Sunday 4 December 2016

Padraig turns up heat in Sun City

William S Callahan

Published 03/12/2010 | 05:00

Padraig Harrington blasts out of a bunker on the 14th green during Nedbank Golf Challenge in Sun City, South Africa yesterday. Photo: AP
Padraig Harrington blasts out of a bunker on the 14th green during Nedbank Golf Challenge in Sun City, South Africa yesterday. Photo: AP

LONG time, no see. Padraig Harrington, the swashbuckling golfer who swaggered to three Major championship victories in 13 months and then vanished, reappeared in all his pomp on the fairways at Sun City yesterday.

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Harrington turned the clock back to the summer of 2008 during a majestic first-round six-under-par 66, which gave him a one-stroke lead over his Ryder Cup playing partner Ross Fisher at the Nedbank Challenge in South Africa.

Once he landed his first birdie of the tournament on the eighth hole, Harrington started playing and putting with certainty and confidence; qualities which all too often seemed to desert him over the past 27 months as he slipped out of the world's top-20.

Though sometimes fancifully described as 'Africa's Major', the Nedbank is a $5m end-of-season chance for 12 of the world's more distinguished golfers to top up their wheelbarrows before Christmas.

Yet the 7,800-yard golf course -- created by Gary Player at Sun City -- still represents a significant challenge and the quality of golf played by Harrington on it yesterday clearly indicated that the 39-year-old is still imbued with the class of a three-times Major champion.

It shone brilliantly on the testing final hole as Harrington hit the shot of the day, a beautiful 140-yard wedge from the left rough which soared over trees and a vast expanse of water as it zeroed in on the pin.

Wow! Man and boy, the crowd in the grandstands surrounding the final green leapt roaring to their feet as Harrington's ball landed and rolled just past the cup, leaving two-foot putt for his seventh birdie.

A memorable day had started on a rather subdued note. After hitting his opening tee-shot, a three-wood, into a deep fairway bunker, he made a nice par, setting the tone for his first seven holes.

Yet an invisible switch seemed to flick in the Dubliner's head as he produced a string of four successive birdies from eight through 11, hitting a series of raking putts which renewed Harrington's faith in his ability to read the greens.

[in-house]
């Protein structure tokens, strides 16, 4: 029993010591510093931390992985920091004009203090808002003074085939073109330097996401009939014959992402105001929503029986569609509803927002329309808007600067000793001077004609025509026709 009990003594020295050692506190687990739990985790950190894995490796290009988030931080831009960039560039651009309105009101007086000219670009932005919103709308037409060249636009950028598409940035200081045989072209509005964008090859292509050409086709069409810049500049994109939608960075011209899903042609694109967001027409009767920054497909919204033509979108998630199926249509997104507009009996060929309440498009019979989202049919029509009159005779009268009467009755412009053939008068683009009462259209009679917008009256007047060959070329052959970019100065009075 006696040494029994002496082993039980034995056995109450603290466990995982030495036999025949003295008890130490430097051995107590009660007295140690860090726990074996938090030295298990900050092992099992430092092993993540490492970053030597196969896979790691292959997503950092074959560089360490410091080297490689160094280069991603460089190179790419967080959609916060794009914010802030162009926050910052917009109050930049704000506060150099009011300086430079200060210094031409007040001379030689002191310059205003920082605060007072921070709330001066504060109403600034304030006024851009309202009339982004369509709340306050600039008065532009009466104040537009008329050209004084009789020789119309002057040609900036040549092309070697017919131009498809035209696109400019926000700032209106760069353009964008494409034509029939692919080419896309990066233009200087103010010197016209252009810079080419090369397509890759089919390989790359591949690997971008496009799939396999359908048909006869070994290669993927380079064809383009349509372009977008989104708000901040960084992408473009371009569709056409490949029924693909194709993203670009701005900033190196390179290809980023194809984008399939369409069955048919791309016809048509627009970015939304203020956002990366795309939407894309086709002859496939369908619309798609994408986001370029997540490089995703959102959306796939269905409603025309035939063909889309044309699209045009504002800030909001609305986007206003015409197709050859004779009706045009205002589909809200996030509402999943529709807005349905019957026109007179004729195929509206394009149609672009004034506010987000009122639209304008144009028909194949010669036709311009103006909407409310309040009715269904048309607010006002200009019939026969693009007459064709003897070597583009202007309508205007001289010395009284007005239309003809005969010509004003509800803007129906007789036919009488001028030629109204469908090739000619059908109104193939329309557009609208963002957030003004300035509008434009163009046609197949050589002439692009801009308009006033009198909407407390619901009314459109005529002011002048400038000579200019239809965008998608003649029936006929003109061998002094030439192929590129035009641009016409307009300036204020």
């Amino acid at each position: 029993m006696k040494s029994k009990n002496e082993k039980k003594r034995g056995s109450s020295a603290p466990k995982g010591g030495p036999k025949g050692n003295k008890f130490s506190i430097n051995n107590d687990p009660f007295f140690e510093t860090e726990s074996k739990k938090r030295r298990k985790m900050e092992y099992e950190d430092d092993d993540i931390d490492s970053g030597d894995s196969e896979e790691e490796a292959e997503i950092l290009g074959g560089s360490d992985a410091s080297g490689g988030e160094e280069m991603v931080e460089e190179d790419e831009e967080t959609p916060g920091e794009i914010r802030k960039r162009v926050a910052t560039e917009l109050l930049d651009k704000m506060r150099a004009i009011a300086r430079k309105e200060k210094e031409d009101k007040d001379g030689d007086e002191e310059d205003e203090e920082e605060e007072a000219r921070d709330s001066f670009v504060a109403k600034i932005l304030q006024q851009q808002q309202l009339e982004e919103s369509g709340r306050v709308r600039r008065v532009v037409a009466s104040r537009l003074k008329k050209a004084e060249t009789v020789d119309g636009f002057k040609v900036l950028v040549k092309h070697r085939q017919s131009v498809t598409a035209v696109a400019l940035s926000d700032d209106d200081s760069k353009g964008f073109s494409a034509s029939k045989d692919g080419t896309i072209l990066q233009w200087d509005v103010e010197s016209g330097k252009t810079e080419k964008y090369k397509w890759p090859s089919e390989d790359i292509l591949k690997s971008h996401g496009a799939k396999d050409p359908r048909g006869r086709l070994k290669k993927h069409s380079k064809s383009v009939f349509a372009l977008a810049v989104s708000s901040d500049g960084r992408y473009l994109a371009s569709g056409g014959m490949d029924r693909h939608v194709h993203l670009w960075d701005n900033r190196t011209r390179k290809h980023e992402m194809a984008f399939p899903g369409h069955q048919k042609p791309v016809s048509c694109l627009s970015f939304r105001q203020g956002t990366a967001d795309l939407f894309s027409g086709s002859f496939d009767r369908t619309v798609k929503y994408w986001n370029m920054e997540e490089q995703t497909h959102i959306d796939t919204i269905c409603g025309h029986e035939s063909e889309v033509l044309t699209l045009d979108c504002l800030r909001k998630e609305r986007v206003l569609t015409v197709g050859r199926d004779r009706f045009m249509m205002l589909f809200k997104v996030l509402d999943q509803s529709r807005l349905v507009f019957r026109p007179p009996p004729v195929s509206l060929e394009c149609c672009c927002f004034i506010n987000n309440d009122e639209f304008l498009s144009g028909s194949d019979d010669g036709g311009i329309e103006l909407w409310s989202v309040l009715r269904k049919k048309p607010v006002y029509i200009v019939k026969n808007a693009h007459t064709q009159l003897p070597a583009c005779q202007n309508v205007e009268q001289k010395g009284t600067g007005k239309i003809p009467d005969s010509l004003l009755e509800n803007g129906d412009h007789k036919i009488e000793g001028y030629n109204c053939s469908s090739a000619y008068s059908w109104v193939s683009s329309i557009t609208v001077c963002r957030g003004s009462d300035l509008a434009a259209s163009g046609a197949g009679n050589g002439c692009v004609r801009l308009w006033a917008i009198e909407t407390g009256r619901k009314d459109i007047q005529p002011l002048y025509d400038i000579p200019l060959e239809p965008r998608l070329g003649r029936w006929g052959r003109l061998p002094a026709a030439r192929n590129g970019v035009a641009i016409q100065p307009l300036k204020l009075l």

Suddenly, all seemed well in his world and even the untimely intervention of an electrical storm, failed to halt Harrington's momentum.

After landing a sweet birdie at 14, Harrington had just hit a splendid approach shot to 12 feet at 15 when the sirens called the players off the course. Two hours later, he returned and polished off the birdie putt with aplomb to claim the tournament lead.

In this mood, it really didn't matter if Harrington missed seven of 14 fairways, especially since the rough at Sun City is not as daunting this year.

The only blot came at the par four-and-a-half 17th, where Harrington blocked his tee shot right after a short, sharp chop with the driver.

In his pursuit of added power and distance, Harrington sometimes swings this club with the ferocity of a mad-axeman -- and with predictably painful results. After taking two to get down from 15 feet for bogey, the Dubliner showed resilience of old as he bounced back with that sweet birdie at the last.

Fisher, who pipped Harrington at August's Irish Open, looms large in his mirrors here after a first-round 67 in which the Englishman played a beguiling mixture of power and precision golf until he pull-hooked his tee shot at 17 on his way to a slipshod double-bogey six.

World No 1 Lee Westwood also looked threatening as he rebounded from a dropped shot at six to post five birdies in a flawless 12-hole run to the finish and a round of 68. The only other player to break 70 was Miguel Angel Jimenez, who eased into the slipstream of his three Ryder Cup comrades with a 69.

contention

Yet the race for the $1.25m first prize extends well beyond the top-four. Even Tim Clark, the man propping up the field after a one-over par 73, is capable of forcing his way back into contention.

Clark's fellow South Africans, Ernie Els, a three-times winner of this event, and Louis Oosthuizen, winner of last July's Open at St Andrews, played far more impressively from tee to green yesterday than their opening rounds of one-under-par 71 might suggest.

Harrington evaded the media who wanted to speak to him after his round and headed straight for the practice range in a bid to make the most of the fading light at Sun City.

One suspects he wanted to brush up on his driving but if Harrington can rely on his clubs and, especially, his putter to speak as eloquently for him over the next 54 holes, he'll go close to adding another tournament victory to the Johor Open title he won six weeks ago.

Nedbank Challenge,

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Irish Independent

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